Wednesday, December 3, 2014

Review of The Hot Country by Robert Olen Butler (No Exit Press, 2014)

The son of a famous stage actress, Christopher Marlowe Cobb, or ‘Kit’ to his friends, is a war correspondent for the Chicago Post-Express.  After stints reporting from the Balkans and other hot spots he finds himself in Mexico in the spring of 1914.  A civil war is unfolding and the arrest of a handful of American sailors by the Mexican authorities has led to the US seizing the port of Vera Cruz.  The US marines arrive at the same time as a shipment of armaments on a German ship.  The occupation is not entirely peaceful, with a few skirmishes with local forces and a sniper winging collaborators and a marine.  With the help of a young pickpocket Cobb seeks to identify the sniper and the identity and intentions of a man sneaked into the port from the German ship.  He has a nose for a good story and senses he could be onto a major scoop, though the adventure to claim it might cost him his life. 

Robert Olen Butler is a Pulitzer winning literary writer who in The Hot Country turns his talents to historical crime fiction.  The result, for me at least, is a story that has the prose, pace and reflective aspects of literary fiction, but lacks the tightness, edge and intrigue of crime fiction.  The book is billed as a thriller, but the pace is for the most part languid and the tale drawn out with few tension points, especially in the first half where there are some incidents but they lack edge and verve.  Added to this, the historical context is underdeveloped.  I know very little about Mexican history or its relations with the US and having read the story I still know little beyond the two month, narrowly presented slice of the story.  Somewhat ironically given that the lead character is a journalist, the reader is provided with next to no wider context.  The story did not need to be an in-depth history lesson, but it did need to provide a reasonable amount of historical orientation.  Taken together, the pace, lack of context and tension, left me adrift rather than being captivated.  Once the tale left Vera Cruz it picked up pace a little and became more adventurous, with Cobb shifting from reporting history to actively intervening and creating it by adopting the swashbuckling role of an undercover, frontline war correspondent.  It was a shame then that the qualities of the second half of the story did not run throughout.  On the plus side, Cobb is an engaging lead character, I really enjoyed the subplot of his correspondence with his wayward mother, and there is enough potential to suggest an interesting series.  Indeed, despite being a little lukewarm to this outing, I would be interested in reading about Cobb’s next adventure.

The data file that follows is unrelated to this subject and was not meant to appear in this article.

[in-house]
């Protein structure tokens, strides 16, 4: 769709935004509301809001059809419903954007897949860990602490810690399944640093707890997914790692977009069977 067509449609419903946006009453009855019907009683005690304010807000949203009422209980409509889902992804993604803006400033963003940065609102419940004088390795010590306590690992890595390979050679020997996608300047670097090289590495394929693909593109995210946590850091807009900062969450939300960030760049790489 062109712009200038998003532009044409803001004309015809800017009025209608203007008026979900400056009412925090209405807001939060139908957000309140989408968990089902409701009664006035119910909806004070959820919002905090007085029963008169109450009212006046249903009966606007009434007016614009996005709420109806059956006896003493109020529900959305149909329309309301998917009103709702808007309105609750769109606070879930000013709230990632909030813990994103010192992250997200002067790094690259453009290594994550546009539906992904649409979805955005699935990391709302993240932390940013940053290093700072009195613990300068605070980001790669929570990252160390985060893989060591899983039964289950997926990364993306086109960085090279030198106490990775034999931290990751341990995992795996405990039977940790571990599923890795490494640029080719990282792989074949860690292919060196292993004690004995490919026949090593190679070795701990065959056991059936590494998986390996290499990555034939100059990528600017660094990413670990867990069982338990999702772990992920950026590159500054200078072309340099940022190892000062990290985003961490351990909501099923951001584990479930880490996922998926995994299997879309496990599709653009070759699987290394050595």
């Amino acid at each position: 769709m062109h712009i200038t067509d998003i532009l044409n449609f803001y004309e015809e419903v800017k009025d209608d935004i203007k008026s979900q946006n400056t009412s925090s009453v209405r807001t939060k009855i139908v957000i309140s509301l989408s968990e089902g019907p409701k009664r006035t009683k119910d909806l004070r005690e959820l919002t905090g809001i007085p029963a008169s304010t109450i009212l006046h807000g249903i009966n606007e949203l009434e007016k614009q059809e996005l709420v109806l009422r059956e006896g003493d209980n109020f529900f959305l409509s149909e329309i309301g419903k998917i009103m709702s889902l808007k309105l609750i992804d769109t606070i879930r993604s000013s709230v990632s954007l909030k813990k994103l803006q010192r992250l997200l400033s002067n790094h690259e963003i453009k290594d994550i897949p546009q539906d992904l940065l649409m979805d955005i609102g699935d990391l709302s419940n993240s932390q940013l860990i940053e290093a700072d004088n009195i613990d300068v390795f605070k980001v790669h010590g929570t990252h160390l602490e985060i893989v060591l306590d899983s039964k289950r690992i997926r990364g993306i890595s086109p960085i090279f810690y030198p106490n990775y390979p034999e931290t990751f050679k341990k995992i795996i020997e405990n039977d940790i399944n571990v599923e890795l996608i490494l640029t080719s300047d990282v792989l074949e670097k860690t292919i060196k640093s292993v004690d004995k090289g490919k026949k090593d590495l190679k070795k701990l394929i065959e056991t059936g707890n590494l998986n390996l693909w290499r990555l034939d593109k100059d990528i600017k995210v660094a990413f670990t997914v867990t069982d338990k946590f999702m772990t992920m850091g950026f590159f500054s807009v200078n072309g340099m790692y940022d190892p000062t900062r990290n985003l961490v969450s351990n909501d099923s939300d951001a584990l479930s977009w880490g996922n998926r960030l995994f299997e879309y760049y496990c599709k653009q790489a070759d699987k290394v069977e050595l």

1 comment:

pattinase (abbott) said...

I like his short story collection A GOOD SCENT FROM a STRANGE MOUNTAIN.